and another coal field in Khalaspir area is in Rangpur District stands at medium depth.

To produce 11,250 MW electricity from Domestic or indigenous coal, we have to calculate

roughly how much coal would be extracted per year.

We need 11,250 MW of Power. P=11,250 MW. As coal is used for electricity generation P

comes from heat energy.

P=11,250 x 1000000W= 11,250 x 1000000 Joules/sec= 2688817.5 kcal/sec (P=Q/t) [1 Jule =

0.000239006 Kilo calories].

To generate this amount of heat energy we are to be using Thermal Power Plants. Let the

efficiency of a typical supercritical unit has efficiency of 42%. A typical supercritical unit

operating at 242 bar main steam pressure with 565°C temperature and 593°C reheat steam

temperature yields a power plant efficiency of 42%. Such supercritical (SC) boiler is

available in Japan and Europe up to 1000 MW.  A typical ultra supercritical (USC) unit, a

later version, working at pressure 300 bar with 600°C/600°C steam can give net efficiency of

46%. (K. M. Mahbubur Rahman; Senior Mechanical Engineer- “Energy Saving By

Improving Efficiency — Review on Rampal & Barapukuria Coal Based Power Plants”).

Actual Q=2688817.5/0.42= 6401946.43 kcal. Therefore we need to produce 6401946.43 kcal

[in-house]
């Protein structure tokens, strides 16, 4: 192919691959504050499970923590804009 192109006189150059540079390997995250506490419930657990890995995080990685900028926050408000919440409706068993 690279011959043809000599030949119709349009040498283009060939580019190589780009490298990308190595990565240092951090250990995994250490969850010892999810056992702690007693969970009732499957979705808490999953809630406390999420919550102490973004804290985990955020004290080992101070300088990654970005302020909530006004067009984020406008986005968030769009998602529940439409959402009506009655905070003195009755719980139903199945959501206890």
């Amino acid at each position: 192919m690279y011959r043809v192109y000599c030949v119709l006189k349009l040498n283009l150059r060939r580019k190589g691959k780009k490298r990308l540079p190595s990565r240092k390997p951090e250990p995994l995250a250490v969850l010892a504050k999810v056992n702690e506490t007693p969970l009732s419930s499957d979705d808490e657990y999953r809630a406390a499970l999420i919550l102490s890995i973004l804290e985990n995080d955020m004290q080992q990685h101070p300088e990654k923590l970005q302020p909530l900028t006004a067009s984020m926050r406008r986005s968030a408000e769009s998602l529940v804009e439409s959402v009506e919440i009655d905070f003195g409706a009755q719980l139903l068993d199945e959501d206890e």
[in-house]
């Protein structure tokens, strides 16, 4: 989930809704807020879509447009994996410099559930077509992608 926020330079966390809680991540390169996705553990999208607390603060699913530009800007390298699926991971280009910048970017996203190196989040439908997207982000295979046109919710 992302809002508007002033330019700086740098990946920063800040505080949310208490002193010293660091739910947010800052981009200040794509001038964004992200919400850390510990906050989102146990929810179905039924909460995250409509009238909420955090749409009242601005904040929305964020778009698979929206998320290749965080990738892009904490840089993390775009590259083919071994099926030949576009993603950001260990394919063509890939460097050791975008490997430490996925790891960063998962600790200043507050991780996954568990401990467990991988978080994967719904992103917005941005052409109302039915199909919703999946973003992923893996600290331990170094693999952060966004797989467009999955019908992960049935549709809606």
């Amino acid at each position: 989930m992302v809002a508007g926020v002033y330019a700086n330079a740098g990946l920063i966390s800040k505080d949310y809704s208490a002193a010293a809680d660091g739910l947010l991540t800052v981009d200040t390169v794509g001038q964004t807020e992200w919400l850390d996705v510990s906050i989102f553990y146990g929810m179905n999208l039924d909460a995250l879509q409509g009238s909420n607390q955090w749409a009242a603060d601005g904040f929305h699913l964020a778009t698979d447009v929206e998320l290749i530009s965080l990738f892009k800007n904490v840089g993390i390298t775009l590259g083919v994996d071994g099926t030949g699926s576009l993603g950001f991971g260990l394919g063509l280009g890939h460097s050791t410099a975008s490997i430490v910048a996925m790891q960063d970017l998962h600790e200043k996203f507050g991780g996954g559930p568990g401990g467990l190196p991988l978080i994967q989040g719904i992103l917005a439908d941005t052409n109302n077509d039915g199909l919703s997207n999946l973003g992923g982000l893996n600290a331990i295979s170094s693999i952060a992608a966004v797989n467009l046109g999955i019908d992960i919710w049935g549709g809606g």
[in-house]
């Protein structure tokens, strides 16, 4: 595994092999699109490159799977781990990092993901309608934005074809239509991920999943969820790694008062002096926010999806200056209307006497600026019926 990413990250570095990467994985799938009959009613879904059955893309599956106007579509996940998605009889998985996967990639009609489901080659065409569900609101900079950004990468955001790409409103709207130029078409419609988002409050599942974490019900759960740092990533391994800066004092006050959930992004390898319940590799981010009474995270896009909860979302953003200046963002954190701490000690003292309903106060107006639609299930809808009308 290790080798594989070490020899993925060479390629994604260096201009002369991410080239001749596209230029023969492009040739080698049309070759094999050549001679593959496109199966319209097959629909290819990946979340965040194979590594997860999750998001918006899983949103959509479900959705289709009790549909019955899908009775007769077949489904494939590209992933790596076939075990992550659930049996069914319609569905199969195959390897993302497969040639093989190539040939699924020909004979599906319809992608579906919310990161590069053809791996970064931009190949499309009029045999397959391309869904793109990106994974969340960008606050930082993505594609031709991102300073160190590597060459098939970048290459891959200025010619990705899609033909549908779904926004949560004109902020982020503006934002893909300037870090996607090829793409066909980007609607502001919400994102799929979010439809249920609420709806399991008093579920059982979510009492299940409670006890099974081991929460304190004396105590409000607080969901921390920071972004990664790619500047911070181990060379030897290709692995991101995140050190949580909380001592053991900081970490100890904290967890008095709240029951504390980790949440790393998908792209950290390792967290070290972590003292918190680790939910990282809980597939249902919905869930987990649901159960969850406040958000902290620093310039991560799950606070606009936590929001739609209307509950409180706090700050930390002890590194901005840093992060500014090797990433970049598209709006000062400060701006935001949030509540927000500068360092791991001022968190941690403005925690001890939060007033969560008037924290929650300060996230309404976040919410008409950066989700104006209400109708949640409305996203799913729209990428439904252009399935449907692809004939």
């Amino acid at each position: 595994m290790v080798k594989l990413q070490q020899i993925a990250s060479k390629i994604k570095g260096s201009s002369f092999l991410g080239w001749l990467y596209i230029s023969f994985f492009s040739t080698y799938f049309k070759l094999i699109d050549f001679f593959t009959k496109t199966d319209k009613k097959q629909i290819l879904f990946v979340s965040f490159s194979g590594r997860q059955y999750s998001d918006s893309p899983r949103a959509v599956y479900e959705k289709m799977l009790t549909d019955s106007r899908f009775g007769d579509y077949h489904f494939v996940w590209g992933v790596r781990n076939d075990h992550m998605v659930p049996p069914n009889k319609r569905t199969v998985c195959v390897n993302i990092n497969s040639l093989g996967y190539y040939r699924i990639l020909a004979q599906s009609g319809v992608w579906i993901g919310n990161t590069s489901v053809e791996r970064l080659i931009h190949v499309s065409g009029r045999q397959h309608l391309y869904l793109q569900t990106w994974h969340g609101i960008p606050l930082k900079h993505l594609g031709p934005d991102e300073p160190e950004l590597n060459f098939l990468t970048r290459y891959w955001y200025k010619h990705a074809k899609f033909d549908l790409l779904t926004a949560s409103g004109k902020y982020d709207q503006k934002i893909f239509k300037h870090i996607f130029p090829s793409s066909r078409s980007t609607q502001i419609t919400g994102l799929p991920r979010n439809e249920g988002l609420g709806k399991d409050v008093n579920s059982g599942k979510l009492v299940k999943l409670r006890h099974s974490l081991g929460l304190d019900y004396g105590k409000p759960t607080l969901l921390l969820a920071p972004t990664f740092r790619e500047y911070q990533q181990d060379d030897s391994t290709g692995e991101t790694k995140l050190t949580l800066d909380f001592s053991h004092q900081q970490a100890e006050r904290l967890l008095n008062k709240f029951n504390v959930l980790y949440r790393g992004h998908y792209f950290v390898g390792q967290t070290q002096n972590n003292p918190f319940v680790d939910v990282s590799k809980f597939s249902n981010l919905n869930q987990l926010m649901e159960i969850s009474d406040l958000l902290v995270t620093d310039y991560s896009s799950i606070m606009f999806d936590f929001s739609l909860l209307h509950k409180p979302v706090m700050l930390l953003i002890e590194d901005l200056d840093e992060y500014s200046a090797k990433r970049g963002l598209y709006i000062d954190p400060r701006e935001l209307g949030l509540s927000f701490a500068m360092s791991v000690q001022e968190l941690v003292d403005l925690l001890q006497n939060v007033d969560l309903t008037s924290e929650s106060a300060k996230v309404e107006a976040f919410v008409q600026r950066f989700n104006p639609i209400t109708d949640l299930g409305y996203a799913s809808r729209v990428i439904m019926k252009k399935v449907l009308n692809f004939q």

energy per second.

The amount of coal required depends upon the type of coal (calorific value of the burned

coal) used. Let’s assume the plant would use the indigenous coal having calorific value of

6,072 Kcal/Kg (Approx).

Amount of coal we need per second=6401946.43 Kcal/6,072 Kcal/Kg= 1,054.34 Kg.

For a load of 11,250 MW for 1 year we need 1,054.34 x 365 x 24 x 3600/ (1,000,000×1000)

= 33.25 MMT/year.

Is it possible to produce coal 33.25 MMT/year? How we can produce coal 33.25 MMT/year

where our country is now producing only 1 MMT/year from Barapukuria underground coal

mine. No further mine has been developed till now. To implement this power plan we need

about 33 mine like Barapukuria coal mine producing 1 MMT/year of coal. The protagonists

in Bangladesh are always shouted for not to extract coal against various issues. So that

production of 11,250 MW electricity from Domestic or indigenous coal seems to be a myth.

But I think it is a paradox. It would be possible if the energy security be the first issue which

will secure the food security and others. I don’t know what is the calculation for

implementing the power plan of producing 11,250 MW electricity from Domestic or

indigenous coal. But I assumed that

1. The Khasashpir Coal Mine Project has been targeted to extract 4 MMT coal per year.

2. The Dighipara Coal Mine Project would have been targeted to extract 4 MMT coal

per year.

3. The Phulbari Coal Project has been targeted to extract 15 MMT per year.